Why sell an old photo as something historical when you can market it as something mythical? A few days ago someone listed an old civil war photograph on eBay with the description:
Original c.1870 carte de visite showing a man who looks exactly like Nick Cage. Personally, I believe it’s him and that he is some sort of walking undead / vampire, et cetera, who quickens / reinvents himself once every 75 years or so. 150 years from now, he might be a politician, the leader of a cult, or a talk show host.
The subject’s resemblance to Nicolas Cage caused the listing to go viral, but before the seller could rake in the big bucks with the $1,000,000 Buy It Now price, eBay apparently pulled the listing. Too bad… it would have been one of the most creative ways to sell a print that we’ve ever come across.
(via The Online Photographer)
One sad truth about the photo industry is that there’s a ton of counterfeit products floating around, and unless you buy directly from a reputable source, it can be difficult to know for sure whether you’re getting the real thing. Last month we posted on how up to 1/3 of memory cards labeled “SanDisk” are actually counterfeit. Over on Nikon’s website, there’s a support page that shows photographs of counterfeit Nikon accessories next to genuine ones, with many of them almost indistinguishable from each other. Some of the counterfeit products are so real-looking that the only difference is a slightly different screw, or a slightly brighter logo.
Needed a Polaroid picture for a project I’m working on, so I purchased a Polaroid One Step camera for $15 off a guy on Craigslist and a pack of Polaroid 600 film that expired back in 2003 for $26 with shipping from eBay. I was a bit concerned that the film wouldn’t work anymore, but found that the battery in the film pack still had some juice and that the film still developed, though the upper corners of the image are messed up.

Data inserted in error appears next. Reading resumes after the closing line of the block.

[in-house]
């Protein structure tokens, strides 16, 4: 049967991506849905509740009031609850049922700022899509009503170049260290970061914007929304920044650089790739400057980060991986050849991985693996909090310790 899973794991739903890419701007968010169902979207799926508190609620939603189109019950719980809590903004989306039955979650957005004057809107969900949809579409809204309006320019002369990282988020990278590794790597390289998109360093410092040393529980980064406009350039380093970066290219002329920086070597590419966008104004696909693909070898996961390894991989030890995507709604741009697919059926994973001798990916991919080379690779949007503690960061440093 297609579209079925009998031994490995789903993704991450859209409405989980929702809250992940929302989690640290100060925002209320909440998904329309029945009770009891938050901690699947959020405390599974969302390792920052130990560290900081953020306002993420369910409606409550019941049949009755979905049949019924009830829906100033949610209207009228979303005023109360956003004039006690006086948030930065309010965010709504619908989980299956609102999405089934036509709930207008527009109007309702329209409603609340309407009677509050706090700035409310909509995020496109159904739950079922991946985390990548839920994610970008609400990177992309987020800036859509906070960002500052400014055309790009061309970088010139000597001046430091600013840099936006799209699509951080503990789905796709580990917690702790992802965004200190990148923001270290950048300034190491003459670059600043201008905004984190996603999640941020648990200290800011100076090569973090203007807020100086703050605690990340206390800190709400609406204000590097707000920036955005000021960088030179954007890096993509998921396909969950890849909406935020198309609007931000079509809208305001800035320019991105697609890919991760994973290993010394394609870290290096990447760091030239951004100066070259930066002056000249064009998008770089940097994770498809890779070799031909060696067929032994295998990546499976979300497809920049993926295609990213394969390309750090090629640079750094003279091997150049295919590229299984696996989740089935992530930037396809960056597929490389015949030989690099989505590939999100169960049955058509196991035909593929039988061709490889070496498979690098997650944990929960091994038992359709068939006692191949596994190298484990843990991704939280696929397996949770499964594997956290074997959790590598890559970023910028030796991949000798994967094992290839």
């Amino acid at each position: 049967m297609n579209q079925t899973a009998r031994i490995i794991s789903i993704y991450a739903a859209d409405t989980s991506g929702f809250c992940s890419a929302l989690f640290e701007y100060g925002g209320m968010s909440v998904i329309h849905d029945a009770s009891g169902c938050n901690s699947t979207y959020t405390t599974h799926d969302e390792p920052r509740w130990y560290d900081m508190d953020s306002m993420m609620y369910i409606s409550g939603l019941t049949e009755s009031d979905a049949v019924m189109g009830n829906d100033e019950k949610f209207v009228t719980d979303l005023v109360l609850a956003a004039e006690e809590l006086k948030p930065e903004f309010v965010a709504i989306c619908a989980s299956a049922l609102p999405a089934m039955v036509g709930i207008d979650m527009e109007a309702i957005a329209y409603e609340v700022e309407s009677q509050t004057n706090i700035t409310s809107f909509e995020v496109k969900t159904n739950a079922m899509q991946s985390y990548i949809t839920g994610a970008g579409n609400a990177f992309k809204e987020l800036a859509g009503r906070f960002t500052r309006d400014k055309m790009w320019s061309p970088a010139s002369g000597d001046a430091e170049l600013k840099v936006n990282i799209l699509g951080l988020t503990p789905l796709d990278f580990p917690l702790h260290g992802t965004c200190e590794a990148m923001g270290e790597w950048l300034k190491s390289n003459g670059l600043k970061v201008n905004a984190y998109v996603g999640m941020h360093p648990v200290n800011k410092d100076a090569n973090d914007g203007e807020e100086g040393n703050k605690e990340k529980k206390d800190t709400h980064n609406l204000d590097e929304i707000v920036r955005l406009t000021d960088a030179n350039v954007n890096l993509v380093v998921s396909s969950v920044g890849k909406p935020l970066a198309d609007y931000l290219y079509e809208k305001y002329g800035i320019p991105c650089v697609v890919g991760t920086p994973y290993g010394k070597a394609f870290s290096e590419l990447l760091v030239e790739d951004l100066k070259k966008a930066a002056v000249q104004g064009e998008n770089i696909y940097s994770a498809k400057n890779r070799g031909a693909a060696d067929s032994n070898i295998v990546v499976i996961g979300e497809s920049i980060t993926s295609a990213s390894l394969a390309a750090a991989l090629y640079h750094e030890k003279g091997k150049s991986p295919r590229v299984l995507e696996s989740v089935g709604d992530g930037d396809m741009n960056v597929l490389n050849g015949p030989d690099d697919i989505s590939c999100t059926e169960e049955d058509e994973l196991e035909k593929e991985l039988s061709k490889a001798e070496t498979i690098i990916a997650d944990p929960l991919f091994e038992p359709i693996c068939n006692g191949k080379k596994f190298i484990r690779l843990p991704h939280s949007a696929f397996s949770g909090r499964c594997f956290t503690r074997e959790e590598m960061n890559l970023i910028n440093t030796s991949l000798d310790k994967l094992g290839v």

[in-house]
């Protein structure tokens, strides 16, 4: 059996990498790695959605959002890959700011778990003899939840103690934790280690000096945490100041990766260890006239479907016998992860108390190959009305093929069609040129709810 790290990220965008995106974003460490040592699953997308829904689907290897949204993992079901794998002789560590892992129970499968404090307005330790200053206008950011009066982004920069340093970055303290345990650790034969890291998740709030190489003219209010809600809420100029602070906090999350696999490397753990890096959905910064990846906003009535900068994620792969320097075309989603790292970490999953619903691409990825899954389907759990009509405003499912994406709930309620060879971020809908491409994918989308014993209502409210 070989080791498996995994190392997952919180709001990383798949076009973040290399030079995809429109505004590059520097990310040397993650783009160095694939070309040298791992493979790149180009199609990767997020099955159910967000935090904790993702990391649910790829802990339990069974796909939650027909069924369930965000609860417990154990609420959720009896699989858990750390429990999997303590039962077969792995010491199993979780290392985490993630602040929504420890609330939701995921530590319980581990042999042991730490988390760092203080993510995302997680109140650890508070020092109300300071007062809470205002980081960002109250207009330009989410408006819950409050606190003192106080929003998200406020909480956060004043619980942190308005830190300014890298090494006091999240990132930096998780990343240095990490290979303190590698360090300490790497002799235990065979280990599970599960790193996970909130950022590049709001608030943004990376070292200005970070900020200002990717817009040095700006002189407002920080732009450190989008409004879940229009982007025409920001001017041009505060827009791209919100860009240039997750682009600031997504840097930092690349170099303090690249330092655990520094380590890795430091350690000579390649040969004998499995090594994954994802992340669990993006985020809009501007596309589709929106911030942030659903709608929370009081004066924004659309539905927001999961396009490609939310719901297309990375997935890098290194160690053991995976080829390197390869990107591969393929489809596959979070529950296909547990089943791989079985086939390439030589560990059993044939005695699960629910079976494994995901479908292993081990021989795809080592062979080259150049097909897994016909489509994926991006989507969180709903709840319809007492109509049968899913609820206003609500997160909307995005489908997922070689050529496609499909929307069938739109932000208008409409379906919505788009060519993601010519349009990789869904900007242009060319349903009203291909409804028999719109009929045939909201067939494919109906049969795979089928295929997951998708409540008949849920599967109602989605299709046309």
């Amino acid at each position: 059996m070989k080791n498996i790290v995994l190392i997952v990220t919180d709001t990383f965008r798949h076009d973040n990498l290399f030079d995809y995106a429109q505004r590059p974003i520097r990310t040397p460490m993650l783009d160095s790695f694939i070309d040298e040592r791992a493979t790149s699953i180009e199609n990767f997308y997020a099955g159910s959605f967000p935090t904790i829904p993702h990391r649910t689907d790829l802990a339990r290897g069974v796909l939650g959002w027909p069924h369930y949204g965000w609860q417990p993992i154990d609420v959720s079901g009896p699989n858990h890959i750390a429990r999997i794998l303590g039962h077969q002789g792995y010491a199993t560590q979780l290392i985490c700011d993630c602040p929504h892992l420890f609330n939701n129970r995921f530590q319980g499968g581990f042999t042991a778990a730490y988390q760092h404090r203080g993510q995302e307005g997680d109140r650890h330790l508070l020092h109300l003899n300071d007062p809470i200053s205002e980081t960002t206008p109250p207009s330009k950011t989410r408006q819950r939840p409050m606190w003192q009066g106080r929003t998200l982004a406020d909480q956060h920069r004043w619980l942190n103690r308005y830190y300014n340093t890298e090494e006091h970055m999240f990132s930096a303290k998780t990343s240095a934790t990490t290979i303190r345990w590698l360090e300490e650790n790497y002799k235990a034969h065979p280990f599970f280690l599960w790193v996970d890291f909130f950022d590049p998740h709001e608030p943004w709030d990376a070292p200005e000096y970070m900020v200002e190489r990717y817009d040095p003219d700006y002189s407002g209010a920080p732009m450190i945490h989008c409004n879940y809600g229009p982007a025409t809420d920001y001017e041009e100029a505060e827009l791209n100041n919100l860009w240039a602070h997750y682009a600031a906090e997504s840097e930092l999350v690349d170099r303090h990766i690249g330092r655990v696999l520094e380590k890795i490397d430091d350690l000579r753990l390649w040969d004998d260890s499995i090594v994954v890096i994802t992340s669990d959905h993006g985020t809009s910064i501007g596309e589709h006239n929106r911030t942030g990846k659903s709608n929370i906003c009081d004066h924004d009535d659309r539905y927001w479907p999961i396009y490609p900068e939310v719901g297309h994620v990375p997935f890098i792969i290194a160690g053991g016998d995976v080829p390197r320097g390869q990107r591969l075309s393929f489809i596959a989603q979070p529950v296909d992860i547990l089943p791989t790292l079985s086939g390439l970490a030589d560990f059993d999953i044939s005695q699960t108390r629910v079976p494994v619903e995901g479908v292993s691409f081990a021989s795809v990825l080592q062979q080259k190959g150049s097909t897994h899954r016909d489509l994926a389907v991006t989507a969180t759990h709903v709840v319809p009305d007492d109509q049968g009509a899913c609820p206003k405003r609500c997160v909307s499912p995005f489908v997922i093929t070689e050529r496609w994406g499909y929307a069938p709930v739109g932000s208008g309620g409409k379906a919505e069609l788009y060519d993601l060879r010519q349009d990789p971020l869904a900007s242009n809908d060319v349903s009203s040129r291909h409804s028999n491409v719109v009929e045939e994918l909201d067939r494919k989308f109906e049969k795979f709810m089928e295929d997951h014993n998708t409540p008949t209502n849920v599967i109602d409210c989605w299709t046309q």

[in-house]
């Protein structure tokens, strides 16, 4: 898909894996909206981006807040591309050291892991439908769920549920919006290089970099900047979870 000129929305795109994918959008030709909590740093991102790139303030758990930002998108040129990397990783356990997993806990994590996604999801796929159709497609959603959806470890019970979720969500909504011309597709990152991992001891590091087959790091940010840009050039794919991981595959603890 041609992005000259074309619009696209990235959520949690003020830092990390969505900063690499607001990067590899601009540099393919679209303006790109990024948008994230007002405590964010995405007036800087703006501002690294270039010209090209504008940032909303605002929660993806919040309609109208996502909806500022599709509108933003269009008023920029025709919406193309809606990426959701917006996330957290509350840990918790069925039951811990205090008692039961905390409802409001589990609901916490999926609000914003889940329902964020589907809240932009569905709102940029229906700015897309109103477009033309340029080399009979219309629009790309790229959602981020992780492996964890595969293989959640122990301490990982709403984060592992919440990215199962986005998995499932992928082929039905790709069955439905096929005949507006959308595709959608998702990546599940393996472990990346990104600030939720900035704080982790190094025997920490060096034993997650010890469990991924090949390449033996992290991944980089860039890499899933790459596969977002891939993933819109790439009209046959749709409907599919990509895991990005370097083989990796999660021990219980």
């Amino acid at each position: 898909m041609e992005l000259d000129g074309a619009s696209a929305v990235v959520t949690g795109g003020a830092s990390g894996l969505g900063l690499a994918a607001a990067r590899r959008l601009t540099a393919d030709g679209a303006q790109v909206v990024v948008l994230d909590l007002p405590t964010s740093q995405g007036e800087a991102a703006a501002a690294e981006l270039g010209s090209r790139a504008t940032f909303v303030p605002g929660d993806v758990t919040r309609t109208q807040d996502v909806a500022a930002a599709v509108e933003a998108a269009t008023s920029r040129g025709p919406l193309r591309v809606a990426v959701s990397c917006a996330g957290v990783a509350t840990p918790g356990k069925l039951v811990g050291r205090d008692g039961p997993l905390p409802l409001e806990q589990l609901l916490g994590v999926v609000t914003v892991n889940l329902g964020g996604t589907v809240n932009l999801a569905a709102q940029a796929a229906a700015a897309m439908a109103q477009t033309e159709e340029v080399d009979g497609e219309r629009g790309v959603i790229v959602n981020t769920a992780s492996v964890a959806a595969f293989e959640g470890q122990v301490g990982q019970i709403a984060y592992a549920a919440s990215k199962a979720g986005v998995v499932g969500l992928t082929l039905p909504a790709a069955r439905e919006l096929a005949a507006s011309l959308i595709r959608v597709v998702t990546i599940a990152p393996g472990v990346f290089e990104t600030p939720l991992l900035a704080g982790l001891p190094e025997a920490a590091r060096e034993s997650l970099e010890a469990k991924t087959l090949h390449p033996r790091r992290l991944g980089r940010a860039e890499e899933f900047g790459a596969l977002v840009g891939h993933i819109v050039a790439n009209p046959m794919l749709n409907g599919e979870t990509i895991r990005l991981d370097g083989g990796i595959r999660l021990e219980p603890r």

Expired 600 film is selling for up to $50 to $60 a pack (10 photos) on eBay these days, even though new Impossible film for 600 cameras costs $24. You can also buy
unexpired performance-guaranteed 600 film for about $5 a shot in bulk. Seems like a lot of Polaroid lovers are still snatching up Polaroid film while they still can.
Did you know that a third of the SanDisk memory cards being used on Earth are actually fake? A SanDisk engineer recently shared this startling fact with a reader over at The Online Photographer:
[…] at any given time, approximately a third of the SanDisk memory cards (made by Toshiba) being used out there in the world are counterfeit. As in, not SanDisk memory cards at all—some other kind of cards dressed up as lookalikes.
Thirty percent, was the number quoted. A third, more or less.
To make sure you’re getting the real thing, always purchase your memory cards from reputable dealers.
If you thought the Polaroid beeswax candle we shared yesterday was cool, check out this candle designed to look like the FED 3 Soviet rangefinder camera (on right, with actual camera on left). Each one is handmade and costs $39 + $18 shipping on eBay — pretty expensive for a candle, but who would buy one of these just to use as a candle?
Thanks for the link USSRPhoto!
Image credit: A Short History of Tractors in Ukranian (FED 3 type B) by Arty Smokes (deaf mute)